The one exception for this is when stores have their anniversary sale, Boxing Day sale, and or BOGO events. There can be some great savings to be had on these occasions but the best sales are on the front page. Don’t get caught up in every red sticker you see around the store highlighting a sales item when you’re shopping during these events. Make note of the front page items that have the greatest value savings and be smart about the rest of the flyer. This will save you money as some of those sales inside the flyer might be better priced next week online or at another retailer.

2. I couldn’t resist the smell of the fresh baked cookies

Do you ever notice how the bakery is usually located in the first third of the store? Desert items, particularly the fresh baked ones like cookies, cake, and bread, can really add to your grocery bill. These are common items that people will leave off their grocery list. For some people it may be because they are looking to drop those five extra pounds for an upcoming wedding, or for others they don’t want their kids to fill up on sugar. Whatever your reasons may be, when you smell that aroma of a freshly baked batch of chocolate chip cookies as you walk through the store, and then you see them sitting on the shelf ready to be claimed, temptations kick in and we often find ourselves buying those darn cookies. There really is no way to avoid these temptations. Just stay strong, don’t look the bakery girl in the eyes, and walk straight on to the meat and seafood department that usually follows.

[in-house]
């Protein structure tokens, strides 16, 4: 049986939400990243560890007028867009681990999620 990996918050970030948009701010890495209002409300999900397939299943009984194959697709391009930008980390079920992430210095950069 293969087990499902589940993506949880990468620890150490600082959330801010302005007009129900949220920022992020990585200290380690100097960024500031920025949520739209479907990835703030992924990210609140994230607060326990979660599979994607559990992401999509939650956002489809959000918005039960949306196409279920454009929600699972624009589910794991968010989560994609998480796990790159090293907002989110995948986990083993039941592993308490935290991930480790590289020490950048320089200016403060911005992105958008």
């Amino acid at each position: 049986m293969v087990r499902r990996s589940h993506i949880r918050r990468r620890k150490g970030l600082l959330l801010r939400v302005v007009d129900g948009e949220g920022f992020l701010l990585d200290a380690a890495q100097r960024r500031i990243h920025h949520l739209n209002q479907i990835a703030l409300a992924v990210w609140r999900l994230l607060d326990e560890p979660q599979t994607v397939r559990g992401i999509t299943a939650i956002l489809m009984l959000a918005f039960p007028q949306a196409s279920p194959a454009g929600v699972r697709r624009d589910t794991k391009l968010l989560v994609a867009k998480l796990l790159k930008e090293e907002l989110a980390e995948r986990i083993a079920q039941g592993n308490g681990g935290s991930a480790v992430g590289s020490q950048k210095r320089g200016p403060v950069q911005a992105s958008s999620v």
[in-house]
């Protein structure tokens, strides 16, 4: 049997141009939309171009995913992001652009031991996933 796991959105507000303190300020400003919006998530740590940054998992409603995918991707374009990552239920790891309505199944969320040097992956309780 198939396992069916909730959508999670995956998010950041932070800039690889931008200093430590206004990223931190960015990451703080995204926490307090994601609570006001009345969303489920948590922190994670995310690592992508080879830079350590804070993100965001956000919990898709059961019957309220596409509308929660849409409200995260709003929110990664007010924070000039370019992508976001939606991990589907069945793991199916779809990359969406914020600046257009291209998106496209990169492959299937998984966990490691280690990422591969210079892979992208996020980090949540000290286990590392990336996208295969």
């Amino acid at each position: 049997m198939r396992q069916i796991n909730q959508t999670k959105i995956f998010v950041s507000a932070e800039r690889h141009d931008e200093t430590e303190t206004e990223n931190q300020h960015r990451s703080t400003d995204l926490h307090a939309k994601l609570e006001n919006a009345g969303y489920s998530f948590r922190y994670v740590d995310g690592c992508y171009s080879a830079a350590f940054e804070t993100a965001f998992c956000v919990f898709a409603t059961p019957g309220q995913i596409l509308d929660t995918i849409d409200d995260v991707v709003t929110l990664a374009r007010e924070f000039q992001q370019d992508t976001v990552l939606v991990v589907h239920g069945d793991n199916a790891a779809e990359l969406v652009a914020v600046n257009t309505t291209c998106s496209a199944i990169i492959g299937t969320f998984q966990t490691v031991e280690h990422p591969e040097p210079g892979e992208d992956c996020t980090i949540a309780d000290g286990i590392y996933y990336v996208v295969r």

3. I tried a sample, got a coupon and now I need to buy it

Each year, large companies spend millions of dollars to make sure that their product gets noticed and more importantly purchased by shoppers. Over the course of my 13 years in consumer packaged goods I learned a lot about how companies like Coca-Cola, Nestle, General Mills, Kraft, and other well-known brands get their products from their production lines and into your home.A very common way to do this is through product demonstrations or sample booths. Anyone who has ever shopped at Costco knows exactly what I am talking about. Companies will come out with new products, repackage old ones or try to reignite sales of a slipping product and will often arrange booths for customers to try these products while in store. Usually you will receive a coupon with your sample adding that little extra temptation to buy it before leaving the store. For anyone who has ever fallen victim to this, just because you try a sample of something, YOU DO NOT HAVE TO BUY IT.